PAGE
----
Future of Transit

Metrolinx plans for the future of transportation in the midst of rapid change

With its flying DeLorean and flux capacitor, the Back to the Future film trilogy set the bar for the future of transportation. That was 30 years ago! Moving around hasn’t exactly come to that yet, but the world today is changing fast and planning ahead means adjusting to what is happening now.

Metrolinx has long understood that the future is full of uncertainty and possibility. In preparing our 2041 Regional Transportation Plan, we realized that improved connectivity and changing consumer preferences require looking at different scenarios. As a result, some of the potential future solutions have been identified, but we also know they will continue to change and evolve.

Disruption is here. Just as cars reshaped cities in the 20th century, emerging transportation technologies and business models are changing metropolitan areas in the 21st century. Rapid waves of innovation have already led to major changes in lifestyle, population growth and demographics. It’s that constant and accelerated change that has now become the driving call for new urban transportation solutions.

Already, car sharing and ride sourcing are blurring the lines between public and private transportation. Municipalities have the authority to regulate private transportation companies but a GTHA-wide approach, including partnerships with mobility services, could address cross-boundary travel and provide a more seamless experience for users. In fact, Metrolinx has recently stepped into this arena with a newly announced partnership with Uber, allowing riders to connect more easily to and from UP Express, allowing for a more seamless ride.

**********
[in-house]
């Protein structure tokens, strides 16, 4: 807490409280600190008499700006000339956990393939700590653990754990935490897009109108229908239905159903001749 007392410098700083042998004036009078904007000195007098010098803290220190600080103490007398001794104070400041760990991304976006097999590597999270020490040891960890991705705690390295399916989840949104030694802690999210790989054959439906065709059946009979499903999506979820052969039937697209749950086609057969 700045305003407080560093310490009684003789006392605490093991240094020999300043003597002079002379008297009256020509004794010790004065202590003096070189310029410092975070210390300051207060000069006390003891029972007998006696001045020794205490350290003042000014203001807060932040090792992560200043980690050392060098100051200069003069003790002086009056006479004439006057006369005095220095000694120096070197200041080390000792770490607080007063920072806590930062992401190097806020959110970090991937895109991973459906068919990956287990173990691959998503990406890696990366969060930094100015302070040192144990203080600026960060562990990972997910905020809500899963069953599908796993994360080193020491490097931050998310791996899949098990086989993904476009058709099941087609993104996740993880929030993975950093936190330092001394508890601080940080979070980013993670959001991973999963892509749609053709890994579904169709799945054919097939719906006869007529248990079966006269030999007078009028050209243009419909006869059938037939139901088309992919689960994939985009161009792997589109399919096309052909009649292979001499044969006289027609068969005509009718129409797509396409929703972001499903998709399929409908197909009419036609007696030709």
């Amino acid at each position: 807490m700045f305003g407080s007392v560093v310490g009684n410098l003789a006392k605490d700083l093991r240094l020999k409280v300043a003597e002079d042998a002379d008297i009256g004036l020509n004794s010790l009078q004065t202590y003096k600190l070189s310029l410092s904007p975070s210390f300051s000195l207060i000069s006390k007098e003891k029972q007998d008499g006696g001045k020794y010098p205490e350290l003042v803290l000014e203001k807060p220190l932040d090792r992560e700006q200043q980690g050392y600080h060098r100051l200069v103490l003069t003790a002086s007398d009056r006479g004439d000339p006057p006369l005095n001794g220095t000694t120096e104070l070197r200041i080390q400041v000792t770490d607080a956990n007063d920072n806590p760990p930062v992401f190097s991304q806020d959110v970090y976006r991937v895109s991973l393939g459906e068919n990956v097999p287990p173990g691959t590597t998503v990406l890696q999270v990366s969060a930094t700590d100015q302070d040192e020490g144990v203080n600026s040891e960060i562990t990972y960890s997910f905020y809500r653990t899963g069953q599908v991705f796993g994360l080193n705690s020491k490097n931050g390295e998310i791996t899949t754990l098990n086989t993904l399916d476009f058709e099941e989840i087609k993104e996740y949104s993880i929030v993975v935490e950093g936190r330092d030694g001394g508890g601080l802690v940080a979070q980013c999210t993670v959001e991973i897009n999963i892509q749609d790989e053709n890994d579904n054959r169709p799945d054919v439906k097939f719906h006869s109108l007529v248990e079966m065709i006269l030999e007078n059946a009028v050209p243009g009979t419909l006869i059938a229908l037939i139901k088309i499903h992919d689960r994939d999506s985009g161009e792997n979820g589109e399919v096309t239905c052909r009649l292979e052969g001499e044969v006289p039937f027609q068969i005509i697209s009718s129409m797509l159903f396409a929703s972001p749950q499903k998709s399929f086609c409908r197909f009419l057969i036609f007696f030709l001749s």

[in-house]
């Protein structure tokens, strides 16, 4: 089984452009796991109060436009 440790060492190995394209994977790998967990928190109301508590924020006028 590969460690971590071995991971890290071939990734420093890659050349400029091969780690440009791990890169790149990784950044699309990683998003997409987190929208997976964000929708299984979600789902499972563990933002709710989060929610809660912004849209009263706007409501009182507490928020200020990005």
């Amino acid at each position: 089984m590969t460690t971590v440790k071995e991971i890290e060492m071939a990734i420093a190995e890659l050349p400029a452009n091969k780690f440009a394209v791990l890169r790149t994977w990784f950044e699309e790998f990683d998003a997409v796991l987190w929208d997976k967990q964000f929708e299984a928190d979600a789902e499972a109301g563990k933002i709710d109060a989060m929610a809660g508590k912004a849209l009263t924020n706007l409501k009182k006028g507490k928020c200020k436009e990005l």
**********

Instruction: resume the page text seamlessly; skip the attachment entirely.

Metrolinx recognizes how Mobility as a Service (MaaS) will bundle transportation choices into a single offering. No longer will there be a need for a traditional transit pass. Instead, trip planning and payment tools for different services will be brought together in one app, or something like it, to provide a seamless customer experience.

Intelligent or “smart” cities could see communities and people connected through networks with sensors in everyday objects and infrastructure. Technology will allow us to have real time information about traffic levels, demand for transit services, parking availability, waste management routes, safety and security issues.

With the data collected throughout cities, our transportation systems will allow us to intelligently schedule and time the movement of people and goods to be faster, more convenient, and more cost-efficient.